Act 372 in Arkansas, slated to take effect August 1, makes it a criminal offense to distribute, provide, or show any content that is deemed “harmful” to persons under 18, the Wall Street Journal reports. Librarians and booksellers convicted of violating the law could face criminal penalties, including up to a year in jail.
NBC News reports that Arkansas librarians and other groups have filed a federal lawsuit to overturn this law, which puts them in jeopardy. The lawsuit claims that the language of the law is too broad to be enforceable, specifically that it does not discriminate between content that would be considered “harmful” to a 6-year-old from that which might be harmful to a 17-year-old.
The lawsuit was filed on Friday in the US District Court for the Western District of Arkansas by the Central Arkansas Library System. “There’s enormous angst and anxiety on the part of librarians in the state,” NBC quoted Nate Coulter, executive director of the CALS, as saying. “Not only do they feel like people in the state government don’t respect their integrity, but they’re seen as a hostile party. They’ve been called groomers. They’ve been accused of being pedophiles. They’re basically targeted by a very divisive, angry group of people who are vocal about believing that somehow the library is the problem in our community.”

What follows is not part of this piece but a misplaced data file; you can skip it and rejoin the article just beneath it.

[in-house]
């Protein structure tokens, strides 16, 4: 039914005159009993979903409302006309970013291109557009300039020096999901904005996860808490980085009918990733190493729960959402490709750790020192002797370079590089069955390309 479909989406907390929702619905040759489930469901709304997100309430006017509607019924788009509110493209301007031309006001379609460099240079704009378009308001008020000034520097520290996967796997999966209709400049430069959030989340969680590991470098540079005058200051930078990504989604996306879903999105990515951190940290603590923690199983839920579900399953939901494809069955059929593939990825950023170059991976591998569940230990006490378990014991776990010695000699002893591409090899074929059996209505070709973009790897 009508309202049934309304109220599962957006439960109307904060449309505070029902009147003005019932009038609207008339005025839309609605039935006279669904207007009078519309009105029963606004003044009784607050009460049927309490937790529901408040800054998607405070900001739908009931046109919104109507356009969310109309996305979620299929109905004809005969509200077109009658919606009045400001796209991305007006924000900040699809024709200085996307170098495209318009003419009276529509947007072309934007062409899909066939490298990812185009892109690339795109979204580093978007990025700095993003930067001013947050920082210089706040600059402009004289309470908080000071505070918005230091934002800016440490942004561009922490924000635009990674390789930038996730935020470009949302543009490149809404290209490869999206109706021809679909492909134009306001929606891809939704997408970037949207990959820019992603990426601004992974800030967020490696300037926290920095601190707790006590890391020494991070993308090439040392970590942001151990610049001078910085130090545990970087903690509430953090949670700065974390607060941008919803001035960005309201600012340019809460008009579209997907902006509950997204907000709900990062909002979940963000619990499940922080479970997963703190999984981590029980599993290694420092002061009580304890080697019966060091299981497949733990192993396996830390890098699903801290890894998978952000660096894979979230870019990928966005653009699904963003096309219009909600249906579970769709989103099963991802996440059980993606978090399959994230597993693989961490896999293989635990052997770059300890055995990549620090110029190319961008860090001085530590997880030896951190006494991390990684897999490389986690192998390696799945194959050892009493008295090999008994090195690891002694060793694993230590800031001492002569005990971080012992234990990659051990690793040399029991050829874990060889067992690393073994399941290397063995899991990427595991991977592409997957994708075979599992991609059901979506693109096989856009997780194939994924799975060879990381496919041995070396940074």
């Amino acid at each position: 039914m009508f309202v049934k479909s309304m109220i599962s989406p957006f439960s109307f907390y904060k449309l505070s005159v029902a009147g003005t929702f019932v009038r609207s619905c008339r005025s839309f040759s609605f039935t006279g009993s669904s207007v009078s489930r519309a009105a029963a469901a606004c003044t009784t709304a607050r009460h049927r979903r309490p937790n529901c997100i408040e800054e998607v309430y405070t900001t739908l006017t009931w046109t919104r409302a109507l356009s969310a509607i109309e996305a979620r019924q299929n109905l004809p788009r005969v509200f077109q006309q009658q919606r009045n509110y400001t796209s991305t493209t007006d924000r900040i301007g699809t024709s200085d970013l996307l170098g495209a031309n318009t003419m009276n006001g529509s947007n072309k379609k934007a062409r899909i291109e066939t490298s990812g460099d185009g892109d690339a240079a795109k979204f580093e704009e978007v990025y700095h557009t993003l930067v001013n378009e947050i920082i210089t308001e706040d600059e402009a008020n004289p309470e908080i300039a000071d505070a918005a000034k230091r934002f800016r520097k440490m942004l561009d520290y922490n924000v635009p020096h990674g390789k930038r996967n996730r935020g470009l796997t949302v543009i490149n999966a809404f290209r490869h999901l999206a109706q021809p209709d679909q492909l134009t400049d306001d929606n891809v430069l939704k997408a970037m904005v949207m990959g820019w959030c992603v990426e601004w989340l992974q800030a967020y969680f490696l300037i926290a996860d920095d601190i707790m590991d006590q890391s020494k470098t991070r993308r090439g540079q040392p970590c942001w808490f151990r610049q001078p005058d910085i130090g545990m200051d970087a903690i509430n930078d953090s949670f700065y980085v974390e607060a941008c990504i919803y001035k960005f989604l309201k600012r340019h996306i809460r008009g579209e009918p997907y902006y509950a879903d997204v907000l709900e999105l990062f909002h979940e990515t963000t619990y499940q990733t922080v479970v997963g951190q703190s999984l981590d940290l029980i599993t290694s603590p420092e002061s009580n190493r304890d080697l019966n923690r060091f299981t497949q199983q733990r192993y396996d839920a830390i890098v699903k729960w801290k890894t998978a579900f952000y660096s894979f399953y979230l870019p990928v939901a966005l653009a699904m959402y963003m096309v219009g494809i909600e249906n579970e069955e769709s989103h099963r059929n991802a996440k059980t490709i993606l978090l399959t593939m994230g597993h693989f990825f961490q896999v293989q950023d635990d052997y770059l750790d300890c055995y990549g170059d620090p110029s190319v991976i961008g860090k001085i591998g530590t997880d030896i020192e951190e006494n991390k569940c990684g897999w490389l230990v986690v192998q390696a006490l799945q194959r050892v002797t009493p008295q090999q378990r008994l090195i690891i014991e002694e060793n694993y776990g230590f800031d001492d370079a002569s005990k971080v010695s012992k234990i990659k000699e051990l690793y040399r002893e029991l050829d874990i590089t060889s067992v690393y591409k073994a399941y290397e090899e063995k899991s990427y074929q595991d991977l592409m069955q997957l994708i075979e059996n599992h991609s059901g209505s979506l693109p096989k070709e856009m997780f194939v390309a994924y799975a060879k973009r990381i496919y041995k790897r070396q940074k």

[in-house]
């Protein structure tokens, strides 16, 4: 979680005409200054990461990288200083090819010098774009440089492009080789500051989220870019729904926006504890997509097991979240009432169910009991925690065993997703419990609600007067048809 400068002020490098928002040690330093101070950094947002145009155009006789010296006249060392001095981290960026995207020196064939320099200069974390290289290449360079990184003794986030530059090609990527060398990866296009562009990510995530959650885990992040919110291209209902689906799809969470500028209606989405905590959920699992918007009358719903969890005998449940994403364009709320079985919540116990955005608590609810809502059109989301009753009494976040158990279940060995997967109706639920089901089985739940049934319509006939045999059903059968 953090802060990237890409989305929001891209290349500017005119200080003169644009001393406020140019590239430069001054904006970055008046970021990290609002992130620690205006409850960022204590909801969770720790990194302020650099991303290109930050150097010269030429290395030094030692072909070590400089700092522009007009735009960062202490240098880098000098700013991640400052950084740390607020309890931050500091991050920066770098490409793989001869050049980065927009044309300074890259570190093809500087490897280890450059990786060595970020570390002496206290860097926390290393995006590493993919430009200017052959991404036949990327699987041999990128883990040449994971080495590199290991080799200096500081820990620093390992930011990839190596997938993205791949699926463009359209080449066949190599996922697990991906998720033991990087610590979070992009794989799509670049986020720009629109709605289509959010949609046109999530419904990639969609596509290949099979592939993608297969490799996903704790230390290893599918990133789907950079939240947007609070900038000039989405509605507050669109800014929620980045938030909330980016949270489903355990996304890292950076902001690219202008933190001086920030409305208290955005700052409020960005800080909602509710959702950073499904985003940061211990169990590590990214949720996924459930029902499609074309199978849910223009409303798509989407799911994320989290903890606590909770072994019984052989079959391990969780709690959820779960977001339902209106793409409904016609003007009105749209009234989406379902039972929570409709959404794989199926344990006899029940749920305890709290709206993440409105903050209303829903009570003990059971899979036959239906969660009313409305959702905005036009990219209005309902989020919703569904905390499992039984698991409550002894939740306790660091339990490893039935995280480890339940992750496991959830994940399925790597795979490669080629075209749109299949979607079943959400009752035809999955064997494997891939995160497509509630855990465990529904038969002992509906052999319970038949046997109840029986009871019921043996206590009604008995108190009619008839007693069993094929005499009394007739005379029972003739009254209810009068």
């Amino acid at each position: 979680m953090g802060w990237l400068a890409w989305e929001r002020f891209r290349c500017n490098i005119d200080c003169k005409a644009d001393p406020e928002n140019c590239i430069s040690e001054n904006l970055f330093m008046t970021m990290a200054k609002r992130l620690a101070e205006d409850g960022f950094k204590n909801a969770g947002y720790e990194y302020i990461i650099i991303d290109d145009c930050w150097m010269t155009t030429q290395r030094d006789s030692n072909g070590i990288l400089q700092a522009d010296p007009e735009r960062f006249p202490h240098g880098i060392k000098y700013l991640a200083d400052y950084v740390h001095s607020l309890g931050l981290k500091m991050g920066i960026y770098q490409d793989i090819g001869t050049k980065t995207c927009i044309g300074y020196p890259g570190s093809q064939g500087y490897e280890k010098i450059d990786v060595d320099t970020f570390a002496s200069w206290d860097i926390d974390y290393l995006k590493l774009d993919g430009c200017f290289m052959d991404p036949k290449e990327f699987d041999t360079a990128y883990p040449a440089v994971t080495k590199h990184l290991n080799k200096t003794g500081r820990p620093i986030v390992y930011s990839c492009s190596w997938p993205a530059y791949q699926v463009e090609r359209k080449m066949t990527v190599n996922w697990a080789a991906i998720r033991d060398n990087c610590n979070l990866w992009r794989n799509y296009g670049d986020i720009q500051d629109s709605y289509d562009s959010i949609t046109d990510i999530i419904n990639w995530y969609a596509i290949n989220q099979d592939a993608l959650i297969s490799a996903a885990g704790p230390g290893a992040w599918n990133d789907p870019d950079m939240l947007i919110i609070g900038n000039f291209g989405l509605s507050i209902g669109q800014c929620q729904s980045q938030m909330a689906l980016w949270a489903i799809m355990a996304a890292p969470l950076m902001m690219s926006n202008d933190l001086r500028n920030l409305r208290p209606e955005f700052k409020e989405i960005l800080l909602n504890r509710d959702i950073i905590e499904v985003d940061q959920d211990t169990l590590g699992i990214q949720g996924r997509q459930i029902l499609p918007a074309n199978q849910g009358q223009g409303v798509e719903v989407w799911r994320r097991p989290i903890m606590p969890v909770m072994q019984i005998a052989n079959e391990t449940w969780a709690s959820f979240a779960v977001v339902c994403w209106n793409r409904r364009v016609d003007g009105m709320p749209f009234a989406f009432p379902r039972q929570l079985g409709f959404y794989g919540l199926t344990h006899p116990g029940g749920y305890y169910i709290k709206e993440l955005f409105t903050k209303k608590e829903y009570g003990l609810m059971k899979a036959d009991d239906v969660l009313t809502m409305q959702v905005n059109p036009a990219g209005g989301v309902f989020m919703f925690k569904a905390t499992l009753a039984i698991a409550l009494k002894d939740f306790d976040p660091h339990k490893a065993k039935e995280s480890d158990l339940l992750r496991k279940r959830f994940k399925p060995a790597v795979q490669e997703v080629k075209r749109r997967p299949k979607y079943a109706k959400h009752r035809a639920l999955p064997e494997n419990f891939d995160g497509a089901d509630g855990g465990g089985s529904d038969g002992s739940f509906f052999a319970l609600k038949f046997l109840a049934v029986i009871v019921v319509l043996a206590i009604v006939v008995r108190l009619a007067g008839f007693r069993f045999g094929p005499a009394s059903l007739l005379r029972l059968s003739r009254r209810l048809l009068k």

Republicans in the state legislature have said Act 372 is needed to challenge inappropriate books they have found in libraries. Many of the books being challenged are LGBTQ-related. Opponents, mainly Democrats, have said the law violates residents’ due process rights under the 14th Amendment by allowing local elected officials to overrule librarians’ decisions about book challenges without providing explanations or permitting appeals from those who disagree. However, findings of inappropriateness can be appealed.